Study finds, Helical Blade Leads to Higher Rates of Fixation
Recently, several studies have suggested that blade-type cephalomedullary nails (CMNs) have a higher risk of fixation failure than that of lag screws. This study compared fixation failure between helical blade-type and lag screw-type CMNs with cut-out and cut-through rates as primary outcomes and degree of sliding length, time to union, and nonunion rate as secondary outcomes.

Studies were included if they directly compared helical blade and lag screw for treating hip fractures. Data could be extracted for CMN alone to avoid mixing CMN and extramedullary plate devices, such as the dynamic hip screw.

All data were pooled using a random-effects model. For all comparisons, odds ratios (ORs) and 95% confidence intervals (CIs) were calculated as dichotomous data, whereas continuous data were analyzed using mean differences with 95% CIs.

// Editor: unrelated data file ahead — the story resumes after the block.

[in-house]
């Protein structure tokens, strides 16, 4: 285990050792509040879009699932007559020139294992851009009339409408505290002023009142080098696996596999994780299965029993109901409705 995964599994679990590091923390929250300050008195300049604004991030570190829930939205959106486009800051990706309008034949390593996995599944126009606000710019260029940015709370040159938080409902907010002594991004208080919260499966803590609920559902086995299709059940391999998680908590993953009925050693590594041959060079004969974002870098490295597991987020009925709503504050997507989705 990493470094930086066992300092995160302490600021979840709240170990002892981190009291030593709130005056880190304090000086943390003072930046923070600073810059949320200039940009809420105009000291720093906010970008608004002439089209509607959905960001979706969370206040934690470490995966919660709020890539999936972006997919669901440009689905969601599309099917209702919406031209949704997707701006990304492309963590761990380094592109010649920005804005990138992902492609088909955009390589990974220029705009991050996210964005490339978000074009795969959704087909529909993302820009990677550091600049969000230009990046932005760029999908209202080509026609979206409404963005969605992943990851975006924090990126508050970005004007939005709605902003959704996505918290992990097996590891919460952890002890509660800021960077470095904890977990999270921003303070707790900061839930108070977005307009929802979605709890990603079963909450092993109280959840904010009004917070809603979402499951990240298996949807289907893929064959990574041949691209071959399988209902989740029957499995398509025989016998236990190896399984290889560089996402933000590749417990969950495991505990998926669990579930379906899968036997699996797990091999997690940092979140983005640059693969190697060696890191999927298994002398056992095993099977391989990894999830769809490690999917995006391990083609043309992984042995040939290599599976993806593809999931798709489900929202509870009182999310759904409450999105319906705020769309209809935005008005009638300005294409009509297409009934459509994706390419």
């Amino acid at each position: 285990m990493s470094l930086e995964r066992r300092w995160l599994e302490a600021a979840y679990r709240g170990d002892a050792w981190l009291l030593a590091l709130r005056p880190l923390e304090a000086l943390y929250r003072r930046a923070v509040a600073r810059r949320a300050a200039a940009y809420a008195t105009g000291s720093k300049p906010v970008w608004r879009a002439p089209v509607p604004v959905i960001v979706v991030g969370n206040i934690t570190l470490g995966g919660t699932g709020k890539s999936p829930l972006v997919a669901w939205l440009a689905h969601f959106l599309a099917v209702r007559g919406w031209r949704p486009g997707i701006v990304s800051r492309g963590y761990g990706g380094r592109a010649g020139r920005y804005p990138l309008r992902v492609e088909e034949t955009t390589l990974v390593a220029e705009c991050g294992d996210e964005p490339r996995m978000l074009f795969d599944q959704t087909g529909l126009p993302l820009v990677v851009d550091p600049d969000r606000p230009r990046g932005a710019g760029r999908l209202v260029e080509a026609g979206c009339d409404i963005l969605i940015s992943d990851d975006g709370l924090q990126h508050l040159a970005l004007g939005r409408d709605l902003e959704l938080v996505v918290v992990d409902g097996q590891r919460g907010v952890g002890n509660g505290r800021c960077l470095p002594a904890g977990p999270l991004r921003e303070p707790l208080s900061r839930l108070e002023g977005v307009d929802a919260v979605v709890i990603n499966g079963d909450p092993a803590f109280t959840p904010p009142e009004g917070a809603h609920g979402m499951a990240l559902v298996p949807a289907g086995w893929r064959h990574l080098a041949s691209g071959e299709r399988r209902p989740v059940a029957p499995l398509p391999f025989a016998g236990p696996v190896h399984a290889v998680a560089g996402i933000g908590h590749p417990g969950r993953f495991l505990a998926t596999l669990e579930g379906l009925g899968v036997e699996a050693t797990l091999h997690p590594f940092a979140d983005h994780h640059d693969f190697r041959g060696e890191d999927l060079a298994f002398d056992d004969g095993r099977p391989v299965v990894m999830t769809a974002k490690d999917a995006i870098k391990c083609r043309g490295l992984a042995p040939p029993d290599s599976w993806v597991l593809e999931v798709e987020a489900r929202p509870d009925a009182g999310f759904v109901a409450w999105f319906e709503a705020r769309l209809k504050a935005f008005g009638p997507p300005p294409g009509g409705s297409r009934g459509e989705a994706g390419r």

Fixation failure (OR = 1.88), particularly cut-through (OR = 5.33), was more likely with helical blades than with lag screws, despite the fact that the cut-out rate was not substantially different between the two groups (OR = 0.87). When treating hip fractures, surgeons should carefully select a blade-type CMN.